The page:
Though, at times, you may have to Jobe’s preaching with a pinch of salt to get behind the story, it is worth it. His message may be a little simplistic, but he believes it. The Cardinal’s rise to power creates wonderful paranoia within the story, and when Bitten and Francks reunite, it’s very interesting to see the war veteran respect they've formed for each other. The two plot to bring to light what wrongs Crimson has wrought and let the hive know of the murderous wretch he is. Rather than take him head on, they must re-allocate the prophet frequently enough to keep assassins off his tail while he finds out more of his psychic gifts and uses them in his path to justice. This only becomes more intensely awesome when this stuff catches up to him.
By now you may be asking where the main protagonists in all of this are. Well, this is the thing; Kal is contracted by Nemo get Jobe first. Wotan is captured as insurance for this, and then for half of the book it's mostly boring filler, escaping goliaths and having chinwags at their favoured watering holes. Sure the action can be exciting at times, but when we have some legitimately well developed characters roaming around and these three are still as samey and confusing as ever then they become a third wheel in the story.
It seems to me by now that Will McDermott is a bad writer with some interesting ideas. This is evidenced by the lacking descriptive text that renders sections of writing incomplete or confusing. Also, 49% of the time he puts no indicator to who said what in a conversation when it’s evident. Fair enough. The other 49% he simply puts “, said [character]”. No ‘giggled [character]’ or ‘growled [character]’ or even ‘said [character] irritably’. But I digress; I've been over this before.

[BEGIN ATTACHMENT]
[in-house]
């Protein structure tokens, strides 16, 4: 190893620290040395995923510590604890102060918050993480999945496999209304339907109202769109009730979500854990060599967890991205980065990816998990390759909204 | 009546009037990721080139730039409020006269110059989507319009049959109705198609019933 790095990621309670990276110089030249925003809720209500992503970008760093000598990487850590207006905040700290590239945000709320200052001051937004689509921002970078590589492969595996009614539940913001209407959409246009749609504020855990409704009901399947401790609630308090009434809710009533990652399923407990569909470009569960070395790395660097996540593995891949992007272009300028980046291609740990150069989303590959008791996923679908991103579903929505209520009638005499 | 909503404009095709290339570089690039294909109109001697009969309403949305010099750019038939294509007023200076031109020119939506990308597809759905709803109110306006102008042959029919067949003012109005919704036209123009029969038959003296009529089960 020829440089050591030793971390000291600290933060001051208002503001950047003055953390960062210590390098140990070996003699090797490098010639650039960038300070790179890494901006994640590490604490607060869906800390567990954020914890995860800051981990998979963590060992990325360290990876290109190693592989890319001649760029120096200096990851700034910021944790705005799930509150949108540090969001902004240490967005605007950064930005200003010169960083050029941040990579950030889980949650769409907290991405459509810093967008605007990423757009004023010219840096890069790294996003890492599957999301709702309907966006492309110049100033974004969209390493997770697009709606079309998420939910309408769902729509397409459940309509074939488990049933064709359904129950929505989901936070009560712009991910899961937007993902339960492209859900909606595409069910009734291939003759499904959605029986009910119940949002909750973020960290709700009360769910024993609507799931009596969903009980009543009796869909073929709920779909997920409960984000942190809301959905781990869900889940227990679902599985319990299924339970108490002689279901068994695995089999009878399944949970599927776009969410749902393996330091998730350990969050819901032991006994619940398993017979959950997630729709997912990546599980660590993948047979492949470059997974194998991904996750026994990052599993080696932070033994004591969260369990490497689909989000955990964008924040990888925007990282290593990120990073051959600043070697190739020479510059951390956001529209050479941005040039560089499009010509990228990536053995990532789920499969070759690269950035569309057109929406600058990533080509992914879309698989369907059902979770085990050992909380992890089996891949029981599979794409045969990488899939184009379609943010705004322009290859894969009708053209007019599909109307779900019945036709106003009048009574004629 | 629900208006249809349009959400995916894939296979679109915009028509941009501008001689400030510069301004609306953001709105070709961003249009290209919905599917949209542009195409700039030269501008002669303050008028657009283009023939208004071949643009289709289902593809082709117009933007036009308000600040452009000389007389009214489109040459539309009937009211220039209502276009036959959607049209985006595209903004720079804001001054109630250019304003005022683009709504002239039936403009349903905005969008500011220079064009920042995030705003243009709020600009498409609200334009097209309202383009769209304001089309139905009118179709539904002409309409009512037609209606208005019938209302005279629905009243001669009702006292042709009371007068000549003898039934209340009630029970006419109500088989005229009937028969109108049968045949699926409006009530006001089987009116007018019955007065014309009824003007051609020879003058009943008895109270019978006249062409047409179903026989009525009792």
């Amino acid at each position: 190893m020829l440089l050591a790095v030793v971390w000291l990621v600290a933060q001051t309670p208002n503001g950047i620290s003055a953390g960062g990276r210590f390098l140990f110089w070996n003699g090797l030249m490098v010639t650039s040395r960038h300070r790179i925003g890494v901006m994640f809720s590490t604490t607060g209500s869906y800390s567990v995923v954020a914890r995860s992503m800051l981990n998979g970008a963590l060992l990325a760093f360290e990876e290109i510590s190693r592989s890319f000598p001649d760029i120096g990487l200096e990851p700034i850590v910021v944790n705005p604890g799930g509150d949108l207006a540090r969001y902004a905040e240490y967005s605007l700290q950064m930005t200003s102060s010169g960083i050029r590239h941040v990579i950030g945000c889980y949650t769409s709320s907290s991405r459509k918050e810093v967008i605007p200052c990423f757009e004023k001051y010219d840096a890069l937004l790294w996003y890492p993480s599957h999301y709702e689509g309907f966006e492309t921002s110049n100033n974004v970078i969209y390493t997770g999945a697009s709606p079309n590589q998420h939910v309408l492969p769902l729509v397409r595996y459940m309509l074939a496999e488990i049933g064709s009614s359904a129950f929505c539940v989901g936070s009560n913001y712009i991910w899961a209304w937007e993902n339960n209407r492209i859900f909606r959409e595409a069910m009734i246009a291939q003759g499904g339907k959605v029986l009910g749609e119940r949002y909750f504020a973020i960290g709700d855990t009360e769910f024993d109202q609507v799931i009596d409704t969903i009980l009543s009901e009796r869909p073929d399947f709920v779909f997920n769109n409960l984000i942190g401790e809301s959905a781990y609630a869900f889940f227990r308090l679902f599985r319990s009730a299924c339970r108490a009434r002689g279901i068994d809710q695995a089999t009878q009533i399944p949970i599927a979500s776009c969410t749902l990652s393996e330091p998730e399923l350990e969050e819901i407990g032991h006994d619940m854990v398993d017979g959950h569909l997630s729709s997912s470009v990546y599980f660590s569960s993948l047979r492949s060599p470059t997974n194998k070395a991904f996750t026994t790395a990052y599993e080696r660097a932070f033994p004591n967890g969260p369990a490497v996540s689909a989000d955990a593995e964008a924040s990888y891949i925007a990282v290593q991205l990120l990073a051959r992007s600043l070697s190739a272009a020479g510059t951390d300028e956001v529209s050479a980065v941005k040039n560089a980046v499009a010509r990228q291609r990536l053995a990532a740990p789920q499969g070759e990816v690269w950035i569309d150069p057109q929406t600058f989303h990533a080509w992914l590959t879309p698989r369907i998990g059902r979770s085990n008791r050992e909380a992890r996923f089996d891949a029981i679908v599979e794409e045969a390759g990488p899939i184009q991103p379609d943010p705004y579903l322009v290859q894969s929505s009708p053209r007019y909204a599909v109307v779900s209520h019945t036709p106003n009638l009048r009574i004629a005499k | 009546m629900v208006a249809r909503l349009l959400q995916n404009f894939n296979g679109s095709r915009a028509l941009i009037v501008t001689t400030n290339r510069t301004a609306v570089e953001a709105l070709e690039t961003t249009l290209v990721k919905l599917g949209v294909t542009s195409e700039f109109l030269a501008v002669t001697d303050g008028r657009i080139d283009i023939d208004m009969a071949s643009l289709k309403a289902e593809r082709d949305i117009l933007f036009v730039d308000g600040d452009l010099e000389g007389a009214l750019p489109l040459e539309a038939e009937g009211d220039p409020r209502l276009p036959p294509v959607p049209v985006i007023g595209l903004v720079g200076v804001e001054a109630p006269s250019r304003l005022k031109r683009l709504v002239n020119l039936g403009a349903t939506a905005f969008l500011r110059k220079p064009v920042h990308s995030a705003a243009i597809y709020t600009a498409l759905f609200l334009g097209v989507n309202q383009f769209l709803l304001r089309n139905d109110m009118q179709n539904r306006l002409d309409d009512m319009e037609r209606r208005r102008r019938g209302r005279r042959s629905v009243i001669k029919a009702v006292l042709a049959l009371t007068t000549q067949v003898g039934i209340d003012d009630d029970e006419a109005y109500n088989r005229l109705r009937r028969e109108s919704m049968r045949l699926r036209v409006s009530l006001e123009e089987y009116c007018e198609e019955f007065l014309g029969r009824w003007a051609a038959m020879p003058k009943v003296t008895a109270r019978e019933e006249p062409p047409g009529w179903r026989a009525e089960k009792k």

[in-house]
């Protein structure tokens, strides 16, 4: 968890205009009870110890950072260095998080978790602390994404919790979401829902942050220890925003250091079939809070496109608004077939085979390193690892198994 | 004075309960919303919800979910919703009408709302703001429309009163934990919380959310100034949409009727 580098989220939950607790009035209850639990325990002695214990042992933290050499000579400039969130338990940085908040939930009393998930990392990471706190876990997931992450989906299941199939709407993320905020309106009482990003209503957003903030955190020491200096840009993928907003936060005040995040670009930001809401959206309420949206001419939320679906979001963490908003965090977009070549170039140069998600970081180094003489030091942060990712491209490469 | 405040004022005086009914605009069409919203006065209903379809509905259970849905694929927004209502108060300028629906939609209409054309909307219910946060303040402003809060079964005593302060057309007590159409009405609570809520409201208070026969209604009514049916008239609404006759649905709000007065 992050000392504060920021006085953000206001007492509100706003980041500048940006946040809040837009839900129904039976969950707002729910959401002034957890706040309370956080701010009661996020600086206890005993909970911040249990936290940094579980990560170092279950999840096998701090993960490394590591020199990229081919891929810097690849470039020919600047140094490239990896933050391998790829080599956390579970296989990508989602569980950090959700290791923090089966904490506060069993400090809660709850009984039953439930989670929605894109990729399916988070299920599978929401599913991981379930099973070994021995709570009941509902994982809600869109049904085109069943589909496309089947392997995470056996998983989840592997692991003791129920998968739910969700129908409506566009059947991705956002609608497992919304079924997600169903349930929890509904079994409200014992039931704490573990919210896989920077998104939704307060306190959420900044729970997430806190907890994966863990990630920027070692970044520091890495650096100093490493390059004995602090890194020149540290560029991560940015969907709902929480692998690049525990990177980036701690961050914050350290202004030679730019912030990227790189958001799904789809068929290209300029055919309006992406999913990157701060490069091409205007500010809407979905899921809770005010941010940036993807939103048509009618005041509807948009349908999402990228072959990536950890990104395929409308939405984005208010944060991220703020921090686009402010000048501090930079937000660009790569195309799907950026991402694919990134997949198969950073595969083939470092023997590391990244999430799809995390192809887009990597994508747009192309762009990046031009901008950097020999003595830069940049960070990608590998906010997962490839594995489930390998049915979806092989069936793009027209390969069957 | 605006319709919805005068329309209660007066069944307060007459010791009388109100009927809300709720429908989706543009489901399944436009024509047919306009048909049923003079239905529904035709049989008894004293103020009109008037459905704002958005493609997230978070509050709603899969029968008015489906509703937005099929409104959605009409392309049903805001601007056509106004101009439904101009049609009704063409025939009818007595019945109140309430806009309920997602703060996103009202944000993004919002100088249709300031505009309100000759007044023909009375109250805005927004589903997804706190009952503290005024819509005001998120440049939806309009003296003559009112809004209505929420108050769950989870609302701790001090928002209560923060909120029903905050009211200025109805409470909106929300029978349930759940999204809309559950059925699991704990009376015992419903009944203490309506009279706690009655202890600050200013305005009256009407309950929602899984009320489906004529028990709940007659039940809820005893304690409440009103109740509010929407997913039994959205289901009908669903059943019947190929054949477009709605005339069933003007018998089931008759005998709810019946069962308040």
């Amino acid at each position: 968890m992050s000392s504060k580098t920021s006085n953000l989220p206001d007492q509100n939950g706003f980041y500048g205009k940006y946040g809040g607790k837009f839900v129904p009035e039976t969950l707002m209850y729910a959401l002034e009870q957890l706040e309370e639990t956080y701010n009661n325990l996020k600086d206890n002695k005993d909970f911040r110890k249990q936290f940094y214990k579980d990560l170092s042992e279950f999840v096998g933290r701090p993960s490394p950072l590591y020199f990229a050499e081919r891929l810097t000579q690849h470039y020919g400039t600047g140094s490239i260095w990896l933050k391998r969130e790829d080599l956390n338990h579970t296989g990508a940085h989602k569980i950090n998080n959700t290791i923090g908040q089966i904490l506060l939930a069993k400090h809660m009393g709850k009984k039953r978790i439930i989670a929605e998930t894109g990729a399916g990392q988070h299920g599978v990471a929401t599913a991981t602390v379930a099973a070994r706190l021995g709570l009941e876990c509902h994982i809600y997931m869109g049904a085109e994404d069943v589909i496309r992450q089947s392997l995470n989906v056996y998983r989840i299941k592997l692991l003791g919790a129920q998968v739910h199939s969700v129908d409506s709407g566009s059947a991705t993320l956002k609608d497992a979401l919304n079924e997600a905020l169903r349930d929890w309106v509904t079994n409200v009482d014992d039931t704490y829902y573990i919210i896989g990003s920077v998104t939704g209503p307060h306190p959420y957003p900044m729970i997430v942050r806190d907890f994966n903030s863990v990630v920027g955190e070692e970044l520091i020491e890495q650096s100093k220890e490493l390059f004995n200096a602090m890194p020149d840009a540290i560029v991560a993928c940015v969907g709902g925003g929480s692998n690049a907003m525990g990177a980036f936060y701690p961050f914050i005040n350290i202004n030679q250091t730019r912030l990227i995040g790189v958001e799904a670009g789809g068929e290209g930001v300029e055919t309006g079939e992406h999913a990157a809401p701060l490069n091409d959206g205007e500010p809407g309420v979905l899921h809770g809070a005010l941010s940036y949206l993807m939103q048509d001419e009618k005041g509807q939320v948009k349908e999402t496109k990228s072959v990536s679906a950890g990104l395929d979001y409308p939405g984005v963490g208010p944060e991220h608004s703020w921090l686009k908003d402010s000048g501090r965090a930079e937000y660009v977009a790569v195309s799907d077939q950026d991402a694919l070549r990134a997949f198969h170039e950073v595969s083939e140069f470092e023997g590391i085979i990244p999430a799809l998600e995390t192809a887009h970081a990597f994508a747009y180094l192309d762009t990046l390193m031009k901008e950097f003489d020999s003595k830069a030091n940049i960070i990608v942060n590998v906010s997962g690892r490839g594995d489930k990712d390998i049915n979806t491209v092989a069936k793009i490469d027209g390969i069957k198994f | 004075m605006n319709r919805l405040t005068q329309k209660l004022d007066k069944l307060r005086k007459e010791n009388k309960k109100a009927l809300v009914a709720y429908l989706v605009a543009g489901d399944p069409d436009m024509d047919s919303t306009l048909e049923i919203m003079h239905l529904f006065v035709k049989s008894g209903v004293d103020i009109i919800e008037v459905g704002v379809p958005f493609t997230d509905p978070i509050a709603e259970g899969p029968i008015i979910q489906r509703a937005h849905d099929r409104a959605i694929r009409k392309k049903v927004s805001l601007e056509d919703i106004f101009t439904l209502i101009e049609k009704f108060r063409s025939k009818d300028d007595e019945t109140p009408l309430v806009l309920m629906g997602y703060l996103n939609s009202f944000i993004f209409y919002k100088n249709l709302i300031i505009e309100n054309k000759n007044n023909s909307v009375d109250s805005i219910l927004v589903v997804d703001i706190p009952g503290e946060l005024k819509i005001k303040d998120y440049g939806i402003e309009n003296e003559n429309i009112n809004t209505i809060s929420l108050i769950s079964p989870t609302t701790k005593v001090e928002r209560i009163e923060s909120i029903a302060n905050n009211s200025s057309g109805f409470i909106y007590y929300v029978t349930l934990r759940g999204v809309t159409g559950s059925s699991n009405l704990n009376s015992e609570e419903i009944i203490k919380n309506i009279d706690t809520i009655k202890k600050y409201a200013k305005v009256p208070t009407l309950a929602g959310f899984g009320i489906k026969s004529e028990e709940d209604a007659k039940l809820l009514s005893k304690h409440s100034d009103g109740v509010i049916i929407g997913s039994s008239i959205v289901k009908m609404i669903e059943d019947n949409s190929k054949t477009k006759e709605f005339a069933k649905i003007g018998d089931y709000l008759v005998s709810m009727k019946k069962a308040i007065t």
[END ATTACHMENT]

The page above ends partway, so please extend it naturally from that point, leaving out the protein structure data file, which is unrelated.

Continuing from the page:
So Kal is as egotistic as ever, and thus hard to root for most of the time. Yolanda is still being objectified, and there’s a near embarrassing moment where they try making her seem a female chauvinist. That just comes across a little too weird seeing as she’s always in the company of Kal and Scabbs most of the time. But Kal and her get some good action bits and McDermott has been good enough to describe which Yolanda he’s portraying visually, and it’s the right choice.
Scabbs’ is left in a weird place from the relationship he had at the end of Blood Royal, which I find incredibly hard to follow, especially when McDermott is describing the foul stench he gives off and his flaky skin more frequently than giant spiders appearing in the comics. Honestly, the poor fellow never gets any slack. And it’s changed from banter to ‘look how horribly gross Scabbs is, it’s a wonder these two hang about him. At least he’s loyal, it’s just about his only redeeming feature, the little over-dependant coward.’ It’d work better if it weren't already established that he’d become quite efficient on his lonesome. Unfortunately, even the later comics weren't ready to accept that.
So Kal has about only one or two good scenes in the entire opening act, and a reason to continue that makes him seem like an overgrown baby. Look Kal, I'm with Yolanda, I couldn't care less about your robotic mutt. Some people have lost their dearest friends to the birth of a sinister new movement.
About the only point we become invested in the actual protagonists comes half way through as the set up starts focusing on a place to build one hell of a climax, and the prospect comes into play that Kal might actually end up helping Jobe fulfil his path. About this point it starts to come into its own element and the fights become a lot more interesting.